Have you tried to relax lately? I must tell you, relaxing is damn stressful these days. This is not just me by the way, it’s actually a condition – blurring the line between relaxation and boredom.
By one estimate, somewhere between 17% and 53% of adults have experienced relaxation-induced anxiety at some point. It’s not that they can’t relax at all, it’s that doing so quickly brings on feelings of anxiety.
For some people with RIA (shortened), the very physical sensations you might associate with being calm — letting your shoulders drop, deep breathing — are triggers.
We were born experiencing boredom and stillness, yet we are ‘re-learning’ how to, well, do nothing: “There is one thing I have learnt over the past 3 years, and this is to not be afraid of doing nothing!” Bridgette Macilwaine from the Hyper Health Nut confesses.
“I have learnt and understood (through many difficult situations) that those moments of doing nothing actually improve my focus, mental stability and work output in the end. For every person ‘doing nothing’ will mean something different, I still class doing nothing as an activity to which I plan into my day, to make sure I make the most of these moments to relax and recharge”
In a very funny, uncomfortably relatable Vice story about wigging out while visiting a spa at Iceland’s Blue Lagoon, writer Davis Harper shares:
“Present-moment awareness without the intention to relax has actually been shown to increase relaxation,” she said “It’s this paradoxical thing where when you try to not relax, you might find yourself more relaxed than when you’re intentionally trying to relax.”
Many of us are so accustomed to a packed schedule that when we finally find a bit of free time… well, we don’t always know what to do with it. We fear boredom.
With our “always-on” state of being and devotion to hustle culture, we tend to feel bad when we have a little time to dedicate to ourselves, and this guilt spans generations.
A story of going against the odds
Despite this, the question that popped into my mind was, “right, what’s next?”
Claudine Thornhill, a Naturopathic Nutritional Therapist shares her story of being able to switch off, even if that meant going against what her mind was telling her: “It was the day after a very successful wellness half-day retreat. I’d organised, promoted (the hell out of) and brought to fruition an idea that I’d had for a half-day women’s holistic wellness retreat in the heart of London. We’d had amazing speakers, tasty vegan food, sponsored female branded goodie bags, glowing feedback forms and great pictures.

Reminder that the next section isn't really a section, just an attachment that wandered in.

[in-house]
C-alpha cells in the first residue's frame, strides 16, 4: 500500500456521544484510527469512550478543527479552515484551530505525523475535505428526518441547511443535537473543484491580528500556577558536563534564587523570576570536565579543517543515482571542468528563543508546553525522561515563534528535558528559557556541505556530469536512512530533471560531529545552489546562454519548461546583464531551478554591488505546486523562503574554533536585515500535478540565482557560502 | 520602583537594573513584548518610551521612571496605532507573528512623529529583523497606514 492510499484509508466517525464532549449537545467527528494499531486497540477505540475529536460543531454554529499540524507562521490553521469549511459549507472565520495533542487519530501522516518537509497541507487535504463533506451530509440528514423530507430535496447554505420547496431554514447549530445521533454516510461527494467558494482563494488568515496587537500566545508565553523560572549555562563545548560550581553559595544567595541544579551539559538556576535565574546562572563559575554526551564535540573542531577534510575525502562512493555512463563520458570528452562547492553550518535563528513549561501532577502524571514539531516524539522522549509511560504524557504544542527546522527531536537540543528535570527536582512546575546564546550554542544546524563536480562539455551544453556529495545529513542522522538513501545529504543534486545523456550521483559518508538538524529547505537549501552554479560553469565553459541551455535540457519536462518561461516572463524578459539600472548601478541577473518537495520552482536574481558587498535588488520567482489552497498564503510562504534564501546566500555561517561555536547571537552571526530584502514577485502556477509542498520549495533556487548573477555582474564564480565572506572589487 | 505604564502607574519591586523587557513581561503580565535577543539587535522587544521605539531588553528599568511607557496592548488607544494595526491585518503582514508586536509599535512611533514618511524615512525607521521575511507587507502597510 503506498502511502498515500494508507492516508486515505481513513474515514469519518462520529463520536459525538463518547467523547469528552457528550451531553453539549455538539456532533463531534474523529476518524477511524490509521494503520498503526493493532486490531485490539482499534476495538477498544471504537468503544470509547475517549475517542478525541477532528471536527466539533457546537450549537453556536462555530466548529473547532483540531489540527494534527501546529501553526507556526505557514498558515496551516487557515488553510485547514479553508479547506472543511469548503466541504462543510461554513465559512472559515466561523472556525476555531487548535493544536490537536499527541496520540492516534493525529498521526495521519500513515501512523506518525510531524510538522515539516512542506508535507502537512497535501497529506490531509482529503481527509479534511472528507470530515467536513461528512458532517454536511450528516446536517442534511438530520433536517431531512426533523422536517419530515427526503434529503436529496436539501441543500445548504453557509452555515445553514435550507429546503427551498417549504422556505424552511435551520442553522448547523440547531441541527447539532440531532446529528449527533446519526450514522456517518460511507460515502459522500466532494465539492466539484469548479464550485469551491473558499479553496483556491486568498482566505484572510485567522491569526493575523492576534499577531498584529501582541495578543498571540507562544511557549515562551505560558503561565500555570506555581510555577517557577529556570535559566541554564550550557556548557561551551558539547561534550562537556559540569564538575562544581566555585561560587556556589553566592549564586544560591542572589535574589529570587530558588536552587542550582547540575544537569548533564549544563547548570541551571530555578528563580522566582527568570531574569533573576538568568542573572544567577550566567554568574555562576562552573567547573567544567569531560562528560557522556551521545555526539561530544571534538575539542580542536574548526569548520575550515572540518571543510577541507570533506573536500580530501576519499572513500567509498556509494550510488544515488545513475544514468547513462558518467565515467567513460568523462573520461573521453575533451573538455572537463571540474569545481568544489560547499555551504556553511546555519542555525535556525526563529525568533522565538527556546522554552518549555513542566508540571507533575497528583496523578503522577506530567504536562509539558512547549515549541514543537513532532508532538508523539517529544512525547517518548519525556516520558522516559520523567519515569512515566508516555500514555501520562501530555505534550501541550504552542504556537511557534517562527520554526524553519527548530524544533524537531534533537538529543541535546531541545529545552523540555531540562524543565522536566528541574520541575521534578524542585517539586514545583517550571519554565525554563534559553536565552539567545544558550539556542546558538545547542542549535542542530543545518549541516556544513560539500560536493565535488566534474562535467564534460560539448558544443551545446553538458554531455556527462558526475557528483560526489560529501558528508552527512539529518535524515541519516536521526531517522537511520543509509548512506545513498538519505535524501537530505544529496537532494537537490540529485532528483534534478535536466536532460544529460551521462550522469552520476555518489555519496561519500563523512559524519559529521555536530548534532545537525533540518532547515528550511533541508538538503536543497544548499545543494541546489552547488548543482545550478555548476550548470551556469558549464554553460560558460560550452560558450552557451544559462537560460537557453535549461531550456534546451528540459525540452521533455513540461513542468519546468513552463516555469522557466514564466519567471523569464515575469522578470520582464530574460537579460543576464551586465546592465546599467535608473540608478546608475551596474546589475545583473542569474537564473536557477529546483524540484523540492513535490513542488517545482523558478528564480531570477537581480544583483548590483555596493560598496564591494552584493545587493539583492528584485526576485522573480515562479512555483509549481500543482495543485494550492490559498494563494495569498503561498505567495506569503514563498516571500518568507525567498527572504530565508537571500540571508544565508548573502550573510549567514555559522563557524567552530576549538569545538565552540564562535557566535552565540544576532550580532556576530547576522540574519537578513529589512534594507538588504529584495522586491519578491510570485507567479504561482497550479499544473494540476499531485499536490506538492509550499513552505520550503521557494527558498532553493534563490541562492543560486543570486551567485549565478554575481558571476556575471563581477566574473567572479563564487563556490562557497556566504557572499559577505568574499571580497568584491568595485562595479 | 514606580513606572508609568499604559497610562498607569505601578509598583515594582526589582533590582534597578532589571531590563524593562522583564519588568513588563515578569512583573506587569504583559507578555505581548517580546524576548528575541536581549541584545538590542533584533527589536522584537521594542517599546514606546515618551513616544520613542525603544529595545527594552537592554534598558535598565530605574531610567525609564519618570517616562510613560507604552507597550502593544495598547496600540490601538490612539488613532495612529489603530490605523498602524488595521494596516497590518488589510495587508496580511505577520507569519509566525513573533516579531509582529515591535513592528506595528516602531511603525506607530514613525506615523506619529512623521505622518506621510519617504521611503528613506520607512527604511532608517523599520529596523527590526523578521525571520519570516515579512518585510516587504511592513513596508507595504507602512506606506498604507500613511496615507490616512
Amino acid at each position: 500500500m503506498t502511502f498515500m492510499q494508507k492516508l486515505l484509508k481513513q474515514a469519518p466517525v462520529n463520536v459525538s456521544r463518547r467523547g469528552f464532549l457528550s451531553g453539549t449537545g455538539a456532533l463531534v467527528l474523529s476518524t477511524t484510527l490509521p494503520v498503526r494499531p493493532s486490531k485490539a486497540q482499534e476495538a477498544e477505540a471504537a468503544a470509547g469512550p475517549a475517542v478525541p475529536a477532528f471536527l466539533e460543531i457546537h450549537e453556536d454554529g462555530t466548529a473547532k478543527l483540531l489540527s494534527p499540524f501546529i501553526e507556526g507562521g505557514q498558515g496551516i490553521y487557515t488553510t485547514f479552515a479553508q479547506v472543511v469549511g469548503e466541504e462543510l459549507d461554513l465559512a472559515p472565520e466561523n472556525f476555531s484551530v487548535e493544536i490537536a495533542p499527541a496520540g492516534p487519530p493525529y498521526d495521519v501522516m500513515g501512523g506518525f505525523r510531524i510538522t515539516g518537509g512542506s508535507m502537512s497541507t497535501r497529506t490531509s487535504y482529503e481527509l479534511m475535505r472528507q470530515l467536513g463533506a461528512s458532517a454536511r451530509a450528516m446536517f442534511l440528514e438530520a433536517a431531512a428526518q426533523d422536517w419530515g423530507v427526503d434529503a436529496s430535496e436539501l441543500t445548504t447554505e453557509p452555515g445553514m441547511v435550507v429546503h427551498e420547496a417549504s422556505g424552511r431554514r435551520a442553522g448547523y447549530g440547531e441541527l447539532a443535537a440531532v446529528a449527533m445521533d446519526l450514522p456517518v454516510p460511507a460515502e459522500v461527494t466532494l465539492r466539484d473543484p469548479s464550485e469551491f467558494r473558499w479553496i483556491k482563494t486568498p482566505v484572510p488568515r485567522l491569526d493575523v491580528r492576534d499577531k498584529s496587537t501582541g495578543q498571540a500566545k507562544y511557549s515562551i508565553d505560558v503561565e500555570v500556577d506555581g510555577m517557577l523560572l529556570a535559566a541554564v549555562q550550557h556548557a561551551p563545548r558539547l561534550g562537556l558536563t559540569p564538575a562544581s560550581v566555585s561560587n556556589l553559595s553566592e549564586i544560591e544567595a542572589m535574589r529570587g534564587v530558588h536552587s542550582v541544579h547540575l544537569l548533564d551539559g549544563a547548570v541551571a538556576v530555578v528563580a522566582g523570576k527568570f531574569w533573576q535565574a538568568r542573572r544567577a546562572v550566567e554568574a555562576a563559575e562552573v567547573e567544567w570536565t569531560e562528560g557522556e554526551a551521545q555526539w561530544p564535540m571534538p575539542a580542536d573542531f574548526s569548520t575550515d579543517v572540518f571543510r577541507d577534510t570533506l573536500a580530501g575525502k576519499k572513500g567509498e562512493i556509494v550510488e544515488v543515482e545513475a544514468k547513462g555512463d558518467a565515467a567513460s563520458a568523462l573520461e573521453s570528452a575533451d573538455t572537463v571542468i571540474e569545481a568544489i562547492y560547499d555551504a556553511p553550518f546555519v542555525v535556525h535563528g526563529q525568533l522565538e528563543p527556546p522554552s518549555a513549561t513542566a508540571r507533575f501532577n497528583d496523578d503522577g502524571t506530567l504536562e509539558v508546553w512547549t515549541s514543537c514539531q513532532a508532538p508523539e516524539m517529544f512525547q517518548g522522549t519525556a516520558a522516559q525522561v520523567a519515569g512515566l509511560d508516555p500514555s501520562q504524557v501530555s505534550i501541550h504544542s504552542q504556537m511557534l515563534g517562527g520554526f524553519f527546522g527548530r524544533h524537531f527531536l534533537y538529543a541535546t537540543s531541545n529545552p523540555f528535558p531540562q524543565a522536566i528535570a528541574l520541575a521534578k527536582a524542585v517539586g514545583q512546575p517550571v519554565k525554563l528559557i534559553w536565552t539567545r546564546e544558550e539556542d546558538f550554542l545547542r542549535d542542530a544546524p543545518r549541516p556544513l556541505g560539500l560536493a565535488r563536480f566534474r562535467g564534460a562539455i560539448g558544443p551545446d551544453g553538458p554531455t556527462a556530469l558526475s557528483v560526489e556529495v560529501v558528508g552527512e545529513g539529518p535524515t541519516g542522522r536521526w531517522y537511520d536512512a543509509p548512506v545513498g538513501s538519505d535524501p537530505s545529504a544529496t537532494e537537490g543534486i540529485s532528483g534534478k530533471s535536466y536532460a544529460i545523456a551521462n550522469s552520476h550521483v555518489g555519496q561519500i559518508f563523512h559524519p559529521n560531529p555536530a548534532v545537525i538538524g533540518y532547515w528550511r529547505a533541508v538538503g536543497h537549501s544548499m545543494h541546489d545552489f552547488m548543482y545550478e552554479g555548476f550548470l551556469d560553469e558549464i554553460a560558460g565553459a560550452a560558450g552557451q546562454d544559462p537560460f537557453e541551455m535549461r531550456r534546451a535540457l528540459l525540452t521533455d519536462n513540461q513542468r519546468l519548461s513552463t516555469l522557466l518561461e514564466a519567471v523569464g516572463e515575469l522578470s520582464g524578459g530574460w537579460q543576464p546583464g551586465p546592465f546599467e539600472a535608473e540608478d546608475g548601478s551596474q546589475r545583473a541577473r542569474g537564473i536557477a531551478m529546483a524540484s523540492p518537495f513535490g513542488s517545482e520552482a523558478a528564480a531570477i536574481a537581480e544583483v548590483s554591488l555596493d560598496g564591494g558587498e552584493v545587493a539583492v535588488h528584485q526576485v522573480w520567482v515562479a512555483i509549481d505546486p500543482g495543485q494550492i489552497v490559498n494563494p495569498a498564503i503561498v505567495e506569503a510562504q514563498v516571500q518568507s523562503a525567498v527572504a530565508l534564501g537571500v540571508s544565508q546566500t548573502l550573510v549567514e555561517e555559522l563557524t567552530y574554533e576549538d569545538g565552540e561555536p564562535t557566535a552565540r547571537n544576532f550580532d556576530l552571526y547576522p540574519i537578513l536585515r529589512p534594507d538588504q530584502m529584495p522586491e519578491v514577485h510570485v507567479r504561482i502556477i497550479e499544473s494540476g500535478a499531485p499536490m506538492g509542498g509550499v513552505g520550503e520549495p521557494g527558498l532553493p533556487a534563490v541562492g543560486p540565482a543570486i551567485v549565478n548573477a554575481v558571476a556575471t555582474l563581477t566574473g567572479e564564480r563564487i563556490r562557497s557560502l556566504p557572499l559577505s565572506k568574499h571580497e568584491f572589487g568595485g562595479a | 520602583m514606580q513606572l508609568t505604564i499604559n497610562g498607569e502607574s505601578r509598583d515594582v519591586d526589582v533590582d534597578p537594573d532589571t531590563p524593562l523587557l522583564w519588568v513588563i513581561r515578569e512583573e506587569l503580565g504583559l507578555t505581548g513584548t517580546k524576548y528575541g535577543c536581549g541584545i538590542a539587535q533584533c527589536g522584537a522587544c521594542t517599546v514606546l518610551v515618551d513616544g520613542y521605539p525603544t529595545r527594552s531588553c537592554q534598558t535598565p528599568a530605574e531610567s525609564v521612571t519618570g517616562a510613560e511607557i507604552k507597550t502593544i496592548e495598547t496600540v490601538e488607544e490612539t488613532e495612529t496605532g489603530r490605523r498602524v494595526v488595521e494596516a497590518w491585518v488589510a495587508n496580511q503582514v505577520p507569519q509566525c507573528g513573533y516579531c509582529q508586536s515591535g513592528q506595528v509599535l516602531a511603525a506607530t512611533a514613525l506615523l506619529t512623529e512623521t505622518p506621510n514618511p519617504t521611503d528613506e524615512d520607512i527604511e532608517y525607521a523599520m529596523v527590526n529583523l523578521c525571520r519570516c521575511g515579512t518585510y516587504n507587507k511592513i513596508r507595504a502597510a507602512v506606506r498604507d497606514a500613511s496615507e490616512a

I was thrilled with the result. It was a job well done. Despite this, the question that popped into my mind was, “right, what’s next?” I needed to leverage off of this win! People were watching and waiting. I need to launch something, promote something, strike while the post-event iron is hot!”
Her hustler mentality was telling her not to stop, but she listened to her compassionate self instead, taking the time to celebrate this win was the best way of leveraging her energy: “Rather than moving on to the next thing, I instead sent emails thanking the women who had attended, the sponsors and contributors.
I had a debrief with my collaborator and plotted out ideas for where I wanted to go next. Then I watched a lot of Netflix, started a new Dorothy Koomson thriller, booked a massage and breathed past the anxiety of doing nothing, in the knowledge that I was doing something.”
What this is truly showing, is a very different aspect of our working environment. Remember all the people who advised you to find better work-life balance? Well, they were dead wrong because — wait for it, work-life balance does not exist.
What you are implying is that work is not part of our life, which is definitely not the case, since most of us work up to 45 hours per week. Yet, we can still find balance in our life.
Imagine your life as a big pie chart, and work being a big chunk of that chart. What can you fill the rest of the pie with?
Rest. Play. Adventure. Movement. Stillness.
“I’d had an intense period dedicated to work with a few dots of fun, the next period would be devoted to self care, fun and critical work tasks, like existing nutritional therapy clients.” Recalls Thornhill “Because of this, whatever I decide my next move would be, it would be coming from a place of conscious thought, excitement and curiosity, rather than scrabbling desperation, which is never a great place to be.”
The real goal of achieving “balance” and being at peace with doing nothing (and not boredom) is being mindful when it comes to our own experience. Rethink what relaxation means and tailor it to you, in order to truly achieve happiness every day.